3.Stabouli S, Kotsis V, Papamichael C, Constantopoulos A, Zakopoulos N. Adolescent obesity is associated with high ambulatory blood pressure and increased carotid intimal-medial thickness. J Pediatr 2005;147:651-6.  Back to cited text no. 3
    
4.Muntner P, He J, Cutler JA, Wildman RP, Whelton PK. Trends in blood pressure among children and adolescents. JAMA 2004;291:2107-13.  Back to cited text no. 4
    
5.Freedman DS, Dietz WH, Srinivasan SR, Berenson GS. The relation of overweight to cardiovascular risk factors among children and adolescents: The Bogalusa heart study. Pediatrics 1999;103:1175-82.  Back to cited text no. 5
    
6.Lohman TG, Roche AF, Martorech R. Anthropmetric Standardization Reference Manual. Champaign (IL): The Human Kinetic Books; 1988.  Back to cited text no. 6
    
7.Voors AW. Cuff bladder size in a blood pressure survey of children. Am J Epidemiol 1975;101:489-94.  Back to cited text no. 7
    
8.Kirkendall WM, Burton AC, Epstein FH, Freis ED. Recommendations for human blood pressure determination by sphygmomanometers. Circulation 1967;36:980-8.  Back to cited text no. 8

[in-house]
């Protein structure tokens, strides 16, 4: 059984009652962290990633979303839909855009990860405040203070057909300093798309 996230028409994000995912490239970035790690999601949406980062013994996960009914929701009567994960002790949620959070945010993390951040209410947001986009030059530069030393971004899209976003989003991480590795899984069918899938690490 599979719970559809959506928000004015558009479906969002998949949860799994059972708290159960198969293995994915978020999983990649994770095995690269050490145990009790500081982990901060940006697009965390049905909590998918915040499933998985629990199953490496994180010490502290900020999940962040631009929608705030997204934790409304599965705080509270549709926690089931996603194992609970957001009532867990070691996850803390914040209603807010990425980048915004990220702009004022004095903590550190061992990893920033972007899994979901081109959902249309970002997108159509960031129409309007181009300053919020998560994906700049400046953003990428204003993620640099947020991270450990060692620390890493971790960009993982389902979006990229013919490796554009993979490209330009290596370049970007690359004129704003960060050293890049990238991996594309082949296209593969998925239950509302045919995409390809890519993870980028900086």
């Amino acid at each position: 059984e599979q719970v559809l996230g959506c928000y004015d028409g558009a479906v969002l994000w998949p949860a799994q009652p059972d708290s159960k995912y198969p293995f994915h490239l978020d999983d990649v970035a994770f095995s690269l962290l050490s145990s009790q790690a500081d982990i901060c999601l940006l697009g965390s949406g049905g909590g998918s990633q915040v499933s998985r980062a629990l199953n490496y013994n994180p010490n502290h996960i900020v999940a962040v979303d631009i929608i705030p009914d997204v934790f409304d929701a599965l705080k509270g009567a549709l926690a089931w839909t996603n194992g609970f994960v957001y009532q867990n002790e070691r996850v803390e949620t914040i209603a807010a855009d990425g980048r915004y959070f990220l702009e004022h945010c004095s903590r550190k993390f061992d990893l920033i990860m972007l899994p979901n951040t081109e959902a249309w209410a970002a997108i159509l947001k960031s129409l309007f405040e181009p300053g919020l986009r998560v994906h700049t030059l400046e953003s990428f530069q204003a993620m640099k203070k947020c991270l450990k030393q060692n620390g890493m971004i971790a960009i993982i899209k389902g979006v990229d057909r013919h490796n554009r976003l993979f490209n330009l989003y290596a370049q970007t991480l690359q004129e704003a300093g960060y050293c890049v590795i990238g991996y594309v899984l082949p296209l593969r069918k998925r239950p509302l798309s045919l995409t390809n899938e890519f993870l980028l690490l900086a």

9.Clinical guidelines on the identification, evaluation, and treatment of overweight and obesity in adults - The evidence report. National Institutes of Health. Obes Res 1998;6 Suppl 2:51S-209.  Back to cited text no. 9
    
10.Gopinath N, Chadha SL, Sood AK, Shekhawat S, Bindra SP, Tandon R. Epidemiological study of hypertension in young (15-24 yr) Delhi urban population. Indian J Med Res 1994;99:32-7.  Back to cited text no. 10
    
11.Verma M, Chhatwal J, George SM. Biophysical profile of blood pressure in school children. Indian Pediatr 1995;32:749-54.  Back to cited text no. 11
    
12.Gupta R, Goyle A, Kashyap S, Agarwal M, Consul R, Jain BK. Prevalence of atherosclerosis risk factors in adolescent school children. Indian Heart J 1998;50:511-5.  Back to cited text no. 12
    
13.Chadha SL, Tandon R, Shekhawat S, Gopinath N. An epidemiological study of blood pressure in school children (5-14 years) in Delhi. Indian Heart J 1999;51:178-82.  Back to cited text no. 13
    
14.Falkner B, Michel S. Obesity and other risk factors in children. Ethn Dis 1999;9:284-9.  Back to cited text no. 14
    
15.Voors AW, Webber LS, Frerichs RR, Berenson GS. Body height and body mass as determinants of basal blood pressure in children: The Bogalusa heart study. Am J Epidemiol 1977;106:101-8.  Back to cited text no. 15
    
16.Janssen I, Katzmarzyk PT, Ross R. Body mass index, waist circumference, and health risk: Evidence in support of current National Institutes of Health guidelines. Arch Intern Med 2002;162:2074-9.  Back to cited text no. 16
    



 
 
    Tables

  [Table 1], [Table 2], [Table 3]